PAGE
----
When does my Enduring Power of Attorney take effect?


By Richard Weiland, TEP

“I want my attorney to act under my enduring power of attorney only after I become incapable of making financial decisions – why does my document say they can begin acting while I’m capable?” This is one of the most common questions we receive from clients when they review their enduring powers of attorney (“EPAs”).

Two kinds of EPAs are recognized under British Columbia law – a continuing EPA and a springing EPA. (In Ontario and some other provinces, “continuing power of attorney” is the name used for the equivalent to BC’s enduring power of attorney, but in this article we use the term “continuing” to distinguish one category of enduring power of attorney from another). If you make a continuing EPA, you authorize your attorney to act while you are capable, and that authority continues if you become incapable. In contrast, a springing EPA causes the attorney’s authority to spring into existence when you become incapable. British Columbia’s Power of Attorney Act, in section 14, requires each enduring power of attorney to specify whether it is a continuing EPA or a springing EPA. Most people think they want a springing power – they don’t like the thought that their attorney could be acting for them while they are still capable of making their own decisions. However, lawyers will almost always recommend a continuing EPA instead.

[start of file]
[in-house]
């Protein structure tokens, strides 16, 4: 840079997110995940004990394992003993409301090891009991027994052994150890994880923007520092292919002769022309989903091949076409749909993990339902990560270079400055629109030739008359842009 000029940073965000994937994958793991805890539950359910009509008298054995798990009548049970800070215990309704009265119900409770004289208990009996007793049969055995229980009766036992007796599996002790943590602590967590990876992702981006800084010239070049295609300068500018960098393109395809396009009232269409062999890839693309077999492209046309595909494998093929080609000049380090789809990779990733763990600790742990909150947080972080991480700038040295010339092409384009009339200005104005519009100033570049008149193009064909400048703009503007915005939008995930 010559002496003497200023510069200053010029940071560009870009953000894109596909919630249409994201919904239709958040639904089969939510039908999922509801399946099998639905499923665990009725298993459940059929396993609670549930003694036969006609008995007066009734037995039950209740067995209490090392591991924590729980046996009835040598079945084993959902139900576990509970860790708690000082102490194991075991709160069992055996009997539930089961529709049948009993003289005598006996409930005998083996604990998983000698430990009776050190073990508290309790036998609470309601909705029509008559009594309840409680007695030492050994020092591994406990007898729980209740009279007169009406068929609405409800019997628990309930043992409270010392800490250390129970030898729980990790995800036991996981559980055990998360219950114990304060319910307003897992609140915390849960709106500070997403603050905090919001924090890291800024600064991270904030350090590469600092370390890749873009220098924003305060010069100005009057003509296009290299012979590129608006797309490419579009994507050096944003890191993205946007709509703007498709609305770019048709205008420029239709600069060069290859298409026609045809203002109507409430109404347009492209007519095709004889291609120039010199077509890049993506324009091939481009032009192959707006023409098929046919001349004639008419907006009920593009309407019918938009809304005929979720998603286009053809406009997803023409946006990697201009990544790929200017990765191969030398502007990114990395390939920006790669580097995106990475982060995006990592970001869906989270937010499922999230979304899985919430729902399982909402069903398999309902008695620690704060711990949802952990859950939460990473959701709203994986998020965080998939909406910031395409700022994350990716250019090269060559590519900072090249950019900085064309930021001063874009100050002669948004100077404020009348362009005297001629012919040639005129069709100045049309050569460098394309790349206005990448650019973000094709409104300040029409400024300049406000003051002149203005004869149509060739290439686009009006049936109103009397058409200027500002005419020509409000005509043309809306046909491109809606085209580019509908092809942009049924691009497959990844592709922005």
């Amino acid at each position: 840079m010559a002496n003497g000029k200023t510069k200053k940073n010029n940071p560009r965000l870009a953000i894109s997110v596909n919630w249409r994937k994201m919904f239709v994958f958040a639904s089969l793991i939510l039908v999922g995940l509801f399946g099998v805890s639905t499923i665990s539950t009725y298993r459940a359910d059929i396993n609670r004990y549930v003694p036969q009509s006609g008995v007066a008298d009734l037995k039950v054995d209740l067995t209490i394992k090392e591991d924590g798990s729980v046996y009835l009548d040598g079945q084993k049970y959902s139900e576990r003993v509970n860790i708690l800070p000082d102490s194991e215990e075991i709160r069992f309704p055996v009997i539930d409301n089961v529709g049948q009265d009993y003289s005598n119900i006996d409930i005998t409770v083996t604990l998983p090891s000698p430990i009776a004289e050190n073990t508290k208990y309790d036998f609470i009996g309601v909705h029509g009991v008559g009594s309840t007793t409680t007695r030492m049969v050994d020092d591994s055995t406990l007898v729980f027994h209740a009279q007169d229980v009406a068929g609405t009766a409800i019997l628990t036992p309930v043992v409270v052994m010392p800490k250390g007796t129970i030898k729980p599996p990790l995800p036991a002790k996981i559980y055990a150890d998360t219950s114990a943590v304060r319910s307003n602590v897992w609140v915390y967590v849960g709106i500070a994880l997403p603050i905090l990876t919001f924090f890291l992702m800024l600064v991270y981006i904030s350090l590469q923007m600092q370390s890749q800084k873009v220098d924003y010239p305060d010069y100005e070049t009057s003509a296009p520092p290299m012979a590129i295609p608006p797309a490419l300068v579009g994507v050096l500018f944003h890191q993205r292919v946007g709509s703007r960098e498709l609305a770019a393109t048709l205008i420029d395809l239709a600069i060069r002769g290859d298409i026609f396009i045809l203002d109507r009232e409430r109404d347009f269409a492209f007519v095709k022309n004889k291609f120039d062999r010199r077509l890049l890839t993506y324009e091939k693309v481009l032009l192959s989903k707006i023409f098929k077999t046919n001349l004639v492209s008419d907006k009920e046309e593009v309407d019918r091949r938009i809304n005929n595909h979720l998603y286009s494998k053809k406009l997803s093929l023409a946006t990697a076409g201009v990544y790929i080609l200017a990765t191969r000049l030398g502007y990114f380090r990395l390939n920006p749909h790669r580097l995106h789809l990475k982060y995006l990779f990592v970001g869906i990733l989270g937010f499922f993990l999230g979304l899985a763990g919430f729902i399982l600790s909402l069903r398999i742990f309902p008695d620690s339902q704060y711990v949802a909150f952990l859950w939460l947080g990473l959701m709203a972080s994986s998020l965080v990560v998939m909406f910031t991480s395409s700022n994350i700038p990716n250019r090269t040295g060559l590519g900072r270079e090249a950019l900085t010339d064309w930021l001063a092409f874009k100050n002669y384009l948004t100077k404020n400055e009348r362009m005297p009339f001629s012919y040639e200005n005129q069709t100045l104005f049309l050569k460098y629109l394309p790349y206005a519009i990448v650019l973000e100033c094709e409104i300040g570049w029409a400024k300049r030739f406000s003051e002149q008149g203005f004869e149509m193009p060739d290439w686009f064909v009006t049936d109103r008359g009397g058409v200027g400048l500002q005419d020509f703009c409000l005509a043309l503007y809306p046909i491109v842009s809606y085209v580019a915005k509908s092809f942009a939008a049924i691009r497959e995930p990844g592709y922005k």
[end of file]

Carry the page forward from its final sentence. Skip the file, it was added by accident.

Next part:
The reason why continuing powers of attorney are usually preferred becomes clear when you consider the EPA from the point of view of the person who will eventually rely on it. Imagine you work at a bank. The adult child of one of your customers brings in an EPA for her mother and asks to be added as an authorized person on the mother’s account. On reading the document, you find it is a springing EPA that takes effect only when the mother is incapable. This means you need to verify the mother’s incapacity before you can accept the EPA. The springing EPA might say how incapacity is to be established – for example, by opinion letters from two qualified physicians. If that was the case, you would send the attorney to get those opinions, which will cost them weeks of time and frustration, not to mention physicians’ fees not covered by insurance. Assuming the doctors can provide the opinions and you eventually receive them, your legal department will still have to review them to ensure they meet the test set out in the EPA, which takes more time. If the EPA had instead been a continuing EPA, you could have accepted it as valid in the first case with no additional steps.

Another reason continuing powers of attorney are preferred is that many older adults require assistance in managing their financial affairs long before they would be considered legally incapable. For example, adults with a progressive neurodegenerative disorder such as dementia may encounter confusion and day-to-day forgetfulness despite remaining very capable of understanding their financial affairs in more general terms. If an EPA cannot be used until the point of legal incapability, it may prevent the adult from receiving needed assistance from a trusted person.

So if you make a continuing EPA, how can you ensure it is not used prematurely? One method is to give the EPA to your attorney, and simply ask them not to use it until you agree or they believe you are incapable. If you don’t trust them with the authority to make this decision in your best interests, you might question whether you are appointing the right person to be your attorney. Another common method is to lodge your EPA with your lawyer along with a letter that authorizes release to your attorney in specific circumstances. This method essentially allows the EPA to “spring” into effect for all intents and purposes, despite being “continuing” on its face to ensure easy acceptance by third parties.